To retire or not to retire ... yet

To retire or not to retire ... yet

Retirement may have once looked far off in the distant future, out there somewhere in a foggy land too remote to think much about.

But whether you are ready to step immediately onto the retirement stage or whether you are waiting a few more years to make your ?debut,? here are a few things to think about as you make these very important financial decisions.

Keeping your balance

A balanced portfolio is essential to planning at whatever stage in life you find yourself.

One of the most common pitfalls in this most recent downturn was that the previous growth in the stock market left many portfolios over-weighted in stock. When the market collapsed, the losses were unexpectedly painful.

Many financial advisors counsel that taking the year of your age and subtracting it from 100 is a good rule of thumb for the portion of your portfolio that should reasonably be held in stock.

At age 40, with decades until you retire, a more aggressive portfolio stock mix of 60 percent might be appropriate. At age 60, 40 percent in stocks will still give you some growth potential with a balance shifting to the stability provided by bonds.

At age 80, perhaps 20 percent of your portfolio could remain in stocks, keeping your exposure to market ups and downs to a minimum.

Once you and your financial adviser determine the right mix of stocks, bonds, real estate or other investment instruments and cash, the important thing is to rebalance at least annually in order to avoid increasing your risk in one segment or another.

Is it time to retire?

Determining when to retire and when to begin taking Social Security is one of the most important decisions to be made in a lifetime.

The Social Security Administration can assist by providing information about what your benefits will be depending on what age you decide to begin receiving your payments.

You receive your largest benefit by delaying Social Security payments until age 70, so it never makes sense to wait past that age.

For benefits purposes, the Social Security Administration defines ?normal retirement age? (NRA) as between 66 and 67 for people born in 1943 or later. If you start receiving benefits earlier, your monthly check will be permanently reduced. (You may get a cost of living increase in some years, but these are generally modest.)

There is one exception: If you elect to receive early Social Security benefits at a reduced rate, you have the option of starting them at a higher amount if you repay what you have already received. (In a way, this is like an interest-free loan.)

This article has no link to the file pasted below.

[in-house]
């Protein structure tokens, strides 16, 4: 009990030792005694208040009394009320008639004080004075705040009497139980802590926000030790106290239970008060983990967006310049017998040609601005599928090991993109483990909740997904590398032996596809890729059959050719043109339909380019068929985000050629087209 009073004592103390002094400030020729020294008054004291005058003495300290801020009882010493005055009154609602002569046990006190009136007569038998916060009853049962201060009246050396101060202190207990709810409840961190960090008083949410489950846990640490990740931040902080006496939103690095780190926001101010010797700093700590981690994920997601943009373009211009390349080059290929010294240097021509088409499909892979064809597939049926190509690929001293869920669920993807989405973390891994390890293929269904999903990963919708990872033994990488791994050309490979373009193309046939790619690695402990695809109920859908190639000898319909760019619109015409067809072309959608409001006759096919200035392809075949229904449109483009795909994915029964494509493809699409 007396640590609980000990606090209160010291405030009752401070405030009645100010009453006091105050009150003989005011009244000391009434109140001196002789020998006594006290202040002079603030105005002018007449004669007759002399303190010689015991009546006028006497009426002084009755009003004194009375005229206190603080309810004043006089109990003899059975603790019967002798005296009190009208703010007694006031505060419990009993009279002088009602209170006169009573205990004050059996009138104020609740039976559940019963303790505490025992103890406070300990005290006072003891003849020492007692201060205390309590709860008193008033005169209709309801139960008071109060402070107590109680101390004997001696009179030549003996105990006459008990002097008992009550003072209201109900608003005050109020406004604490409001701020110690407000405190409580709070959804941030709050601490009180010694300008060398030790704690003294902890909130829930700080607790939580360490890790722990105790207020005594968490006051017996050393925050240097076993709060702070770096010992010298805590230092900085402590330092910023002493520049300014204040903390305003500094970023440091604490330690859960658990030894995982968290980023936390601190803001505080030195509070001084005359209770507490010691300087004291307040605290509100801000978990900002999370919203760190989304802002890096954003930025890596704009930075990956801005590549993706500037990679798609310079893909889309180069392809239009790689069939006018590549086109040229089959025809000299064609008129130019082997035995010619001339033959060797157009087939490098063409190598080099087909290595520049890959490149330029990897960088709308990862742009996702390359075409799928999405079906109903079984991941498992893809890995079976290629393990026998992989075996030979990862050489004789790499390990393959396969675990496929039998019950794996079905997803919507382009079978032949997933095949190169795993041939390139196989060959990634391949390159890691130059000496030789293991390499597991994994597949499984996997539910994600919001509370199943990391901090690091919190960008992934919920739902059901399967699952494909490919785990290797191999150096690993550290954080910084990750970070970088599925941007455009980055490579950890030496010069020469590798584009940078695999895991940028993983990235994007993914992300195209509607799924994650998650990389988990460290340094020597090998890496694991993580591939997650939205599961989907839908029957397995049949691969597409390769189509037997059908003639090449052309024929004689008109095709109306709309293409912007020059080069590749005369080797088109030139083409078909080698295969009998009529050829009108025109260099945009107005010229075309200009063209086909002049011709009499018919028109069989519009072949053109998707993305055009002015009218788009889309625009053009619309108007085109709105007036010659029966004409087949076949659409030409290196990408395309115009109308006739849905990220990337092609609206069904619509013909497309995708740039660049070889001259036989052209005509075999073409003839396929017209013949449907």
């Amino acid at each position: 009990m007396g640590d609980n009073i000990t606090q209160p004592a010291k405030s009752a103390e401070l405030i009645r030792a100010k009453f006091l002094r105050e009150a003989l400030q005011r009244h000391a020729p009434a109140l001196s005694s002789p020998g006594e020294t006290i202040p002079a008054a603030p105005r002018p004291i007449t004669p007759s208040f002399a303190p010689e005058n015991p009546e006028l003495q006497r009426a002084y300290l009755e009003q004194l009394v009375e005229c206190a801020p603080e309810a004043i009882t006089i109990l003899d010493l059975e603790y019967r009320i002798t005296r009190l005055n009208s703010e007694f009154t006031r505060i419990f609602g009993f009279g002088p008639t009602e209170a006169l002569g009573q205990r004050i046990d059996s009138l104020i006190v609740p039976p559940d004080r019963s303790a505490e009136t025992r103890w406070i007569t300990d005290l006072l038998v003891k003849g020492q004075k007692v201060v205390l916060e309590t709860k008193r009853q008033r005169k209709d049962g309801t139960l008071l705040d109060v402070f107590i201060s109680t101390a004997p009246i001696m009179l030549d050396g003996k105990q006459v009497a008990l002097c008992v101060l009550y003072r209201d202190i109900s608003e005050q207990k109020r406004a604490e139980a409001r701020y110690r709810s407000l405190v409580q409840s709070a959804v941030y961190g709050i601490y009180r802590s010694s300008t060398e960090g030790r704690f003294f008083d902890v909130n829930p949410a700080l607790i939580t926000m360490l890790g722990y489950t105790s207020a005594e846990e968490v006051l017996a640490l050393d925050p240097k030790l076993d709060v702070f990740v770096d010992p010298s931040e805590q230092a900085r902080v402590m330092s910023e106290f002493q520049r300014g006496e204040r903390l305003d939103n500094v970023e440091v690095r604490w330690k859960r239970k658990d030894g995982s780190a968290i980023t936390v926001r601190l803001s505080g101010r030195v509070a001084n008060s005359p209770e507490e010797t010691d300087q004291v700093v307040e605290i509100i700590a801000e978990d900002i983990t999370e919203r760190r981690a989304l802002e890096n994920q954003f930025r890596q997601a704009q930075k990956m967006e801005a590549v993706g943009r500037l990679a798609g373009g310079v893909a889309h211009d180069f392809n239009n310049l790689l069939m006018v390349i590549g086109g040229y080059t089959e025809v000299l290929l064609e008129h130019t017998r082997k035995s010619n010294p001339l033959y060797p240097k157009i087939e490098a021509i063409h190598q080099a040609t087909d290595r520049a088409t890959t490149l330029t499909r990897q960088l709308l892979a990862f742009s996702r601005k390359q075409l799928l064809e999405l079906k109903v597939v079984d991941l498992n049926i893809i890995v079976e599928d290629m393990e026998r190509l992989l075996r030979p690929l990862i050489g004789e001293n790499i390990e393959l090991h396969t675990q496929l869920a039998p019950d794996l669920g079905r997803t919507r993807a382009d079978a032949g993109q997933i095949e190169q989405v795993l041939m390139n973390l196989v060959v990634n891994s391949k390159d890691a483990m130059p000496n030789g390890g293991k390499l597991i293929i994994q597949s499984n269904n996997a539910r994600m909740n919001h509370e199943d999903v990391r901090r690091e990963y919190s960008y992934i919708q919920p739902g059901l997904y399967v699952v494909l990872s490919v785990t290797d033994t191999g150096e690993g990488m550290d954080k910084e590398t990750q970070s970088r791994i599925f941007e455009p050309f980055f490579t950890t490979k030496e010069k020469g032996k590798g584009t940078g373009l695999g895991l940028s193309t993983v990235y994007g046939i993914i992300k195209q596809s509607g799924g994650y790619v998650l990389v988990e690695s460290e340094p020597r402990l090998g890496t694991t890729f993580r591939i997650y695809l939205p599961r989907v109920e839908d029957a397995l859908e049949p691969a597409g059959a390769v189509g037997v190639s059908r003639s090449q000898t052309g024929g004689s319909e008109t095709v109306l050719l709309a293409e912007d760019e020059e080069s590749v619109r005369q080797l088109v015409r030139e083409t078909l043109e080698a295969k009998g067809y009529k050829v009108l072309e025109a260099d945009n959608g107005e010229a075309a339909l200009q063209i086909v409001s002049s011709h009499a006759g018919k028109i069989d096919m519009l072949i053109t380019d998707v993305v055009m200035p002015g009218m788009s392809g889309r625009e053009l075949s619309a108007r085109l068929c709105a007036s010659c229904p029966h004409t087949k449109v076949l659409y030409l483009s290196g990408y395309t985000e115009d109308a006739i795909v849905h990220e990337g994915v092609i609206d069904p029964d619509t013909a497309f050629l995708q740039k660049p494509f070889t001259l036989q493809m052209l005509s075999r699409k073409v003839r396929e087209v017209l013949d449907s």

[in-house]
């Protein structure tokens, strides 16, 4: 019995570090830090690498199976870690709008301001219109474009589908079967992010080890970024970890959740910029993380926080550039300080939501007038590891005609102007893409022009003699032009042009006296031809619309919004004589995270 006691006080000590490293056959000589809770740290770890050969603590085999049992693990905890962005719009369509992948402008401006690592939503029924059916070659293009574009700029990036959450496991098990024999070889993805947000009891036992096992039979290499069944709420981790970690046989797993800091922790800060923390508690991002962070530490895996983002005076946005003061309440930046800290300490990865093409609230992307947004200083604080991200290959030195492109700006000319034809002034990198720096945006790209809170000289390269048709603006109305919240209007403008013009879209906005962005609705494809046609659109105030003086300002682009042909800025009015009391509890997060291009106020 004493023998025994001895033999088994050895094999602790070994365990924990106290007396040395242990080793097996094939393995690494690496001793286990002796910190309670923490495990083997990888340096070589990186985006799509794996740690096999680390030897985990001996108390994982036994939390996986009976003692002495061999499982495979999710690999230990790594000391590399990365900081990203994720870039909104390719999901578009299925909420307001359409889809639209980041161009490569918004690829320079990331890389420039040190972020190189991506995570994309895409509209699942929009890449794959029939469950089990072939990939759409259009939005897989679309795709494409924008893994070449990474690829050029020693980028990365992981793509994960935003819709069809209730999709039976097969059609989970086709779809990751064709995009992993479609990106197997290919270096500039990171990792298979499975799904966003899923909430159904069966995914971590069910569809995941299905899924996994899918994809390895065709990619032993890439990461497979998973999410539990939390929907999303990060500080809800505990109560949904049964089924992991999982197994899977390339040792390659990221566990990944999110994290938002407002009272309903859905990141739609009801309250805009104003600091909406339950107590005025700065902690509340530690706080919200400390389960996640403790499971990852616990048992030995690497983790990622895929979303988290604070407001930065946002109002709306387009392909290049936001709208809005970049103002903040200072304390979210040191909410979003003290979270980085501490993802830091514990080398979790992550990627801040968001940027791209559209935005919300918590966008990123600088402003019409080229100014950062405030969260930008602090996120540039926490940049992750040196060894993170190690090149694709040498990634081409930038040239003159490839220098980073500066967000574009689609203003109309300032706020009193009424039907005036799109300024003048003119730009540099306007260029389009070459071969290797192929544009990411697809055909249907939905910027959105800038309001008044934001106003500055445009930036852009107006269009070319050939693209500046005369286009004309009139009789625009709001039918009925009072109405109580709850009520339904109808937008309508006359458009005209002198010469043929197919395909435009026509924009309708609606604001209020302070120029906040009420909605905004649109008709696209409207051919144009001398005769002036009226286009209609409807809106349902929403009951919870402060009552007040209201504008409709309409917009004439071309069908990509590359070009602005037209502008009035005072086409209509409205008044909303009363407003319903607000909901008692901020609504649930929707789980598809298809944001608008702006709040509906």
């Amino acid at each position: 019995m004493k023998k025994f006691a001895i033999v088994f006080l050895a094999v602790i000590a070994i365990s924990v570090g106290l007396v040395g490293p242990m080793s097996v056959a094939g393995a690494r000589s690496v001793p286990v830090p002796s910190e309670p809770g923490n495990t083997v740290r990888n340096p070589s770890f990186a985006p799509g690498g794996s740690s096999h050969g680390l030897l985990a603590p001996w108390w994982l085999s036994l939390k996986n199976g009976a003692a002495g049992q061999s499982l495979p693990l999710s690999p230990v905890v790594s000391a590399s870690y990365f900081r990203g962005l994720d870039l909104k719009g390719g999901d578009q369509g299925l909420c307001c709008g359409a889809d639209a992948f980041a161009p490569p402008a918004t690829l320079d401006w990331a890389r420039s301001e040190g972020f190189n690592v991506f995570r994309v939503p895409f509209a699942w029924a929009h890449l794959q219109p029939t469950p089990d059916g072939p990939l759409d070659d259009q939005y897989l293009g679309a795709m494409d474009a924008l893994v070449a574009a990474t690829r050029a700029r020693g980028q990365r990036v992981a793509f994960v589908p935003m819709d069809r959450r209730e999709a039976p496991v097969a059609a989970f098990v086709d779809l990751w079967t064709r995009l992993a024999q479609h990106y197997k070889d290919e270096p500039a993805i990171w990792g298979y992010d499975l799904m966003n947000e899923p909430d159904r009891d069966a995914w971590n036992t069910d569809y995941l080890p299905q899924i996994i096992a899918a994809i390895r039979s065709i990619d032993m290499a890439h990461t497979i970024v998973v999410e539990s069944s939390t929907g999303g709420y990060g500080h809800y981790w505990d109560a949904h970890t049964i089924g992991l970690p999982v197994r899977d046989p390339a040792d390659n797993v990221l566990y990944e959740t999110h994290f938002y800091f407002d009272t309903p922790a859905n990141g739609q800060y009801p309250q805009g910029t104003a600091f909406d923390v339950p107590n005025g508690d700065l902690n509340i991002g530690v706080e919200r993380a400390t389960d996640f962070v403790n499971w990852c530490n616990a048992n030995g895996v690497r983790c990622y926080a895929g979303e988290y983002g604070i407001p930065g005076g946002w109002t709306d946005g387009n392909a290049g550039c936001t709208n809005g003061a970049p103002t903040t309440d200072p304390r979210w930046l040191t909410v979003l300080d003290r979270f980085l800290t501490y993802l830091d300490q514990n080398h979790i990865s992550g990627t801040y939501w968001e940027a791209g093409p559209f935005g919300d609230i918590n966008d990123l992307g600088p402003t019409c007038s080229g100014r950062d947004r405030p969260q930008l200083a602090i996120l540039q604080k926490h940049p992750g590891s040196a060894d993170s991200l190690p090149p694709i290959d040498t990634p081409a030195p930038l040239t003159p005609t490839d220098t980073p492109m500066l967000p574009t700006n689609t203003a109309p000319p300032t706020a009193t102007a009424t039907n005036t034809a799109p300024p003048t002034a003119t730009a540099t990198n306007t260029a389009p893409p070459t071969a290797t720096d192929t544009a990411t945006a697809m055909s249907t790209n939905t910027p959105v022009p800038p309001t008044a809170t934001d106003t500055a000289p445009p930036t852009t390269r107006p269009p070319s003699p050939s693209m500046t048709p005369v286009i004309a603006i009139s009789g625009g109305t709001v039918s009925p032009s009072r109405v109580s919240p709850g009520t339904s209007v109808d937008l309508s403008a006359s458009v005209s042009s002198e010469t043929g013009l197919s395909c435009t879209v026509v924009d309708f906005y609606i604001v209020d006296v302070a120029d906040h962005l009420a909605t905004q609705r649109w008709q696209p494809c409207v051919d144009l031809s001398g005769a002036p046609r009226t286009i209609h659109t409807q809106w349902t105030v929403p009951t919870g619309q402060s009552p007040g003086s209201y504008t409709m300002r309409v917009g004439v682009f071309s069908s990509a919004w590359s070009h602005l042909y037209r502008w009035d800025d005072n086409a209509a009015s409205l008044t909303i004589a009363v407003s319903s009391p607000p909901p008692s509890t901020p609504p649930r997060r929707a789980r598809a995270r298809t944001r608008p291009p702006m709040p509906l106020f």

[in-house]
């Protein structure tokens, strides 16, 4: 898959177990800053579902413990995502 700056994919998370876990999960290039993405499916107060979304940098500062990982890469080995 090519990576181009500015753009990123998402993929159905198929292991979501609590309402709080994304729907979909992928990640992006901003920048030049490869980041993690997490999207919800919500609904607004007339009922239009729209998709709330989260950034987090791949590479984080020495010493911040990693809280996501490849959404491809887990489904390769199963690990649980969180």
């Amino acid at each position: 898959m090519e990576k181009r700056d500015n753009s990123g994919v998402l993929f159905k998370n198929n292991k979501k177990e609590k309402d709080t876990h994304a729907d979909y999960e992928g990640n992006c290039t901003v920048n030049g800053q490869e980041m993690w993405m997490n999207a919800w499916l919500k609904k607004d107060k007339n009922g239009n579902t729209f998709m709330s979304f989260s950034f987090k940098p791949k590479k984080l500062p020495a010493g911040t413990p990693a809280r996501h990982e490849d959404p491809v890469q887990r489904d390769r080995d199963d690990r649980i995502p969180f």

Many Web sites have Social Security calculators that can help you assess different retirement options to determine which scenario might work best for you

.

IRAs vs Social Security

Whether to begin withdrawing from your IRA or taking Social Security first depends on many factors. The higher the return you are earning on your IRAs, the more sense it makes to let that money continue to work for you and take Social Security early.

Which to tap first will depend on a series of factors and circumstances ? your life expectancy, for one.

Insurance actuarial tables can give you some idea how long you may live, and your own family history tells a story as well. If several generations of your ancestors have lived into their 90s, count yourself lucky.

All these factors should be taken into account as you make your decisions about retirement.

Keep an eye on inflation

Don?t forget to think about inflation ? 3 percent annually is fairly standard. This inflation rate can quickly cut into a payment amount that may sound generous today but could be woefully lacking in 10 years.

The key here is looking ahead. Most of us are caught in the now.

A few more years of work and savings could make a tremendous difference between simply an adequate retirement and one that feels more secure.

Social Security & Taxes

One seemingly dirty trick is the fact that your Social Security payments will be taxed as income. What you will pay back to Uncle Sam in taxes depends on your income tax bracket.

As a single head of household, Social Security income below $25,000 is tax-free. Between $25,000 and $34,000, up to 50 percent of your Social Security benefits could be taxed. If you make more than $34,000, up to 85 percent of your benefits may be taxable.

For a married couple filing jointly, below $32,000 is tax free. $32,000 to $44,000 puts you in the 50 percent taxable range; and above $44,000 in the highest tax bracket of 85 percent.

For more information on federal income tax rules for Social Security, request IRS Publication 915, ?Social Security Benefits and Equivalent Railroad Retirement Benefits,? available at www.irs.gov

Take your time to decide

Your personal and financial circumstances are unique. Don?t feel that you have to go it alone. To make sure you don?t make an obvious mistake or overlook any clear opportunities, secure the help of a professional financial adviser or certified public accountant, someone who can talk you through your options and help you understand the ramifications of your choices.

You may need to consult both a financial planner and a tax specialist in order to see the whole picture. There are many qualified planners in the Columbia-Pacific region. Ask people you trust to recommend someone and ? as you would in the case of an important medical decision ? get several opinions.

Once you find the right planning adviser, don?t be afraid to ask questions until you clearly understand the impacts of the various options you have. It is your time to stand in the spotlight and to reap the benefits of your life of work. Get help, do your research and make your move when the timing is right for you.

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